• Applied science — Containing, monitoring and cataloging detected AIS in the watershed, expanding carp management, and more
  • Public outreach — Reinforcing statewide messaging strategies, building partnerships and using social marketing principles to help people do the right thing
The Council hears many excellent proposals each year, so the District is facing tough competition. The grant winners will be announced later this fall.


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Watershed Heroes: Congratulations to Carver County and the Minneapolis Park and Recreation Board

Carver County and Minneapolis Park and Rec Board named “Watershed Heroes” for AIS efforts

Congratulations to Carver County and the Minneapolis Park and Recreation Board, who jointly won the 2013 Watershed Heroes “Innovation in Government” award for their bold moves to prevent the spread of AIS.

Both have been actively partnered with the MCWD the past two years to develop effective AIS programs, including boat inspection stations and participation in the task force that helped create the District’s AIS Management program.

The Watershed Heroes awards honor citizens and organizations that make significant contributions to clean water within the MCWD. RSVP today for the awards gala on Thursday, October 17 at the Bayview Events Center in Excelsior.

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Another example where AIS inspections have protected our lakes!


Zebra Mussels Found in Lake Hiawatha
MNDNR has Confirmed Finding; Lake Was Declared Infested in 2010
The Minneapolis Park and Recreation Board (MPRB) has confirmed the presence of zebra mussels in Lake Hiawatha in Minneapolis.MPRB water quality staff discovered the zebra mussels on Wednesday, August 28. Samples were delivered to the Minnesota Department of Natural Resources (MNDNR), who confirmed the zebra mussel finding.

Lake Hiawatha was declared infested with zebra mussels in August of 2010 due to its connection to Minnehaha Creek. Minnehaha Creek flows out of Lake Minnetonka and through Lake Hiawatha, and zebra mussels were discovered in Lake Minnetonka in July 2010. Lake Hiawatha is connected to the Mississippi River, which has been designated as a zebra mussel infested water body by the MNDNR.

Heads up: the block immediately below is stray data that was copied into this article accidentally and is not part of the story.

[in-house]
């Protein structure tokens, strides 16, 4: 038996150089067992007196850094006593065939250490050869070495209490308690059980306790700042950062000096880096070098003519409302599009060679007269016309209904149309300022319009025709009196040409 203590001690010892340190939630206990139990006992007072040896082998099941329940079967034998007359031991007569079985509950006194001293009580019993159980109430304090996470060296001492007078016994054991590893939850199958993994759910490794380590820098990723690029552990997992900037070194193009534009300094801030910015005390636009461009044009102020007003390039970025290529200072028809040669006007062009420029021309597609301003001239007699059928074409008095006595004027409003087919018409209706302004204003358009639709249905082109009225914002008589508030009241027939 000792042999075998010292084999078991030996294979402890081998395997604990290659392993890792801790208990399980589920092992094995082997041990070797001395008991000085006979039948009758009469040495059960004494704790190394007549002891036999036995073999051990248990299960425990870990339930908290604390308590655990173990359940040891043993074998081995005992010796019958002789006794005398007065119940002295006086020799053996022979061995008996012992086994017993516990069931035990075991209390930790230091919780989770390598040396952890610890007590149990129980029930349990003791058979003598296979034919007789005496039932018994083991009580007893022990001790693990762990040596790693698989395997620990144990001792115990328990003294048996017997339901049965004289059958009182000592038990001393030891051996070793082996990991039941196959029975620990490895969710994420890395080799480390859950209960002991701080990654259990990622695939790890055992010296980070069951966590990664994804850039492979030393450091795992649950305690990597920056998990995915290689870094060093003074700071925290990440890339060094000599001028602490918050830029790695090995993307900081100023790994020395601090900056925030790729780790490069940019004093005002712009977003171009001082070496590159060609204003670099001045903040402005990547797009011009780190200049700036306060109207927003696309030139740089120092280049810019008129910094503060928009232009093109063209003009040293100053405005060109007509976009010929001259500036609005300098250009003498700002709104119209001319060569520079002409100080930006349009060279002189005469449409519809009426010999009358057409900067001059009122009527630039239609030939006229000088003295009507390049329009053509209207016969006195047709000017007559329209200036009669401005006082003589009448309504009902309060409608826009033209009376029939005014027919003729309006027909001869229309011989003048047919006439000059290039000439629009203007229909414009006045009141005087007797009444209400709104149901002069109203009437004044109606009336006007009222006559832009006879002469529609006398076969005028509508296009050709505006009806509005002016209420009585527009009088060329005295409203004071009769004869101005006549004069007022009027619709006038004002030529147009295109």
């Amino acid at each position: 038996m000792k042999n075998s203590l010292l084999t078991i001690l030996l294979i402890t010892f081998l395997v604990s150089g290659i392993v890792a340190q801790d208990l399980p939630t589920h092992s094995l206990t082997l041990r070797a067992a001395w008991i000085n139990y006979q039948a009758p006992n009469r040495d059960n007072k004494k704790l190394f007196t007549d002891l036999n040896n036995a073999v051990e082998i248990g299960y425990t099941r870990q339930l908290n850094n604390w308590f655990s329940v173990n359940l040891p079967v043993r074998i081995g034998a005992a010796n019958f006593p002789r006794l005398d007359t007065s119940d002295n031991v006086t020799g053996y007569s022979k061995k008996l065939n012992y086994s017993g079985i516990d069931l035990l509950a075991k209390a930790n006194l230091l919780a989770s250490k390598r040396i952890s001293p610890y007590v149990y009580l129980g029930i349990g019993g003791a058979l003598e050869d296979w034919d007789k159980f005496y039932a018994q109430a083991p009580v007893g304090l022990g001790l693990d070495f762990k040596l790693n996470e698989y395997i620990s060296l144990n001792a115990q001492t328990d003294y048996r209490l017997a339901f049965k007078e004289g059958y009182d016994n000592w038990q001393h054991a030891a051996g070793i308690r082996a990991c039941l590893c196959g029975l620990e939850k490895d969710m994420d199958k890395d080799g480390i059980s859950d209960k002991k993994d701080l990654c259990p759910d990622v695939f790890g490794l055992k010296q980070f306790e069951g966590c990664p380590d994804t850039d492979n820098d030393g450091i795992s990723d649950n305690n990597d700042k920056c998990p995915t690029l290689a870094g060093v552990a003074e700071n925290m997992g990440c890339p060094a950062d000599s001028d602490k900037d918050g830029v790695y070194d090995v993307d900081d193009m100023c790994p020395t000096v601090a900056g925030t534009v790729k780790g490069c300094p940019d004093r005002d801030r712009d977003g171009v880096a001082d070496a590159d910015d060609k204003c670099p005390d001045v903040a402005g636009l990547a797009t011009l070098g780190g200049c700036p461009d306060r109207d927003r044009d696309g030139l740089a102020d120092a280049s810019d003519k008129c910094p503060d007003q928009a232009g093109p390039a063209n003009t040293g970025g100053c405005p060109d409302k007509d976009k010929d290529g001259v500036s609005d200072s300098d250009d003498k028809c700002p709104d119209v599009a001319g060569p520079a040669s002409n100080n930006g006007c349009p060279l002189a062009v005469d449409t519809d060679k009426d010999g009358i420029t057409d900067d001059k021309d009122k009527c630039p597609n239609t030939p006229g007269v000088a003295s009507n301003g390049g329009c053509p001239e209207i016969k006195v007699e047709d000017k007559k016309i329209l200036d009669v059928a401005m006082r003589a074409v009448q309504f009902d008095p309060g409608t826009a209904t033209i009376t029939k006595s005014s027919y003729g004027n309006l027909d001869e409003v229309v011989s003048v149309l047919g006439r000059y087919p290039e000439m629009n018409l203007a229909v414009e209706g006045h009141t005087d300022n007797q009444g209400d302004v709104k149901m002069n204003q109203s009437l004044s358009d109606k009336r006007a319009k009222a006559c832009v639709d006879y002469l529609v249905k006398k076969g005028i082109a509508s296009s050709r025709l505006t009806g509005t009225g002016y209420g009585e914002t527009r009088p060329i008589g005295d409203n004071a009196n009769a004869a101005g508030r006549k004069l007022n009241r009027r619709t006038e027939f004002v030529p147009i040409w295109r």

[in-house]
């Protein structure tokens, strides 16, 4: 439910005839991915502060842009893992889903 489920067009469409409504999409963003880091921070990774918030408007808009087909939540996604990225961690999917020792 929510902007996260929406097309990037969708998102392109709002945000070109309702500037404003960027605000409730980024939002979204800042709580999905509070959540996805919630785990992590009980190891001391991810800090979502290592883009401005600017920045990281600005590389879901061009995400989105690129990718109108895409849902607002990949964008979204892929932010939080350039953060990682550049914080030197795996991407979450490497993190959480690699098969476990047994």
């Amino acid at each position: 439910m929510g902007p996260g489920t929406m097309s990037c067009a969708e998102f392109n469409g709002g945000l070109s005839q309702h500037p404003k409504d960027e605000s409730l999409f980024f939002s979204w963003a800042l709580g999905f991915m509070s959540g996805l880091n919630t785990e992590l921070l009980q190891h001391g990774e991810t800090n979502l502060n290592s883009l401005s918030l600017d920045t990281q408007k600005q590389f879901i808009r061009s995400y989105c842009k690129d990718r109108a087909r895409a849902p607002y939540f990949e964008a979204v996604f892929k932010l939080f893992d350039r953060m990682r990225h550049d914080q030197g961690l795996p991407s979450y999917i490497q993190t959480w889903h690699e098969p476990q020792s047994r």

The MPRB has been monitoring Lake Hiawatha and other Minneapolis lakes for zebra mussels since fall 2010. Zebra mussels have not been found in any other Minneapolis lake.

In 2012, the MPRB Board of Commission took action to implement an aquatic invasive species (AIS) prevention program to prevent the spread of AIS from lake to lake. Components of the AIS prevention plan include inspections at public boat launches at Lake Harriet, Lake Calhoun and Lake Nokomis, ongoing public education program and placement of bait disposal receptacles at many of the MPRB’s most popular fishing spots.

The establishment of zebra mussels in Lake Hiawatha underscores the need for continued diligence in complying with the state’s laws to prevent and curb the spread of invasive species. Boaters and anglers need to be extra vigilant in ensuring their boat and equipment are clean before leaving a lake access and to contact the MNDNR right away if they find suspicious aquatic animals or plants.

Anglers, boaters and other recreationists must remove all aquatic plants, zebra mussels, and other prohibited invasive species, drain water from all water equipment including portable bait containers, and drain bilges and livewells by removing the drain plug before leaving the boat landing.

More information about zebra mussels, how to inspect boats and other water-related equipment, and a current list of designated infested waters is available on the MNDNR website.

CONTACT: Robin Smothers
Minneapolis Park and Recreation Board
Office: 612-230-6410
Cell: 612-499-9052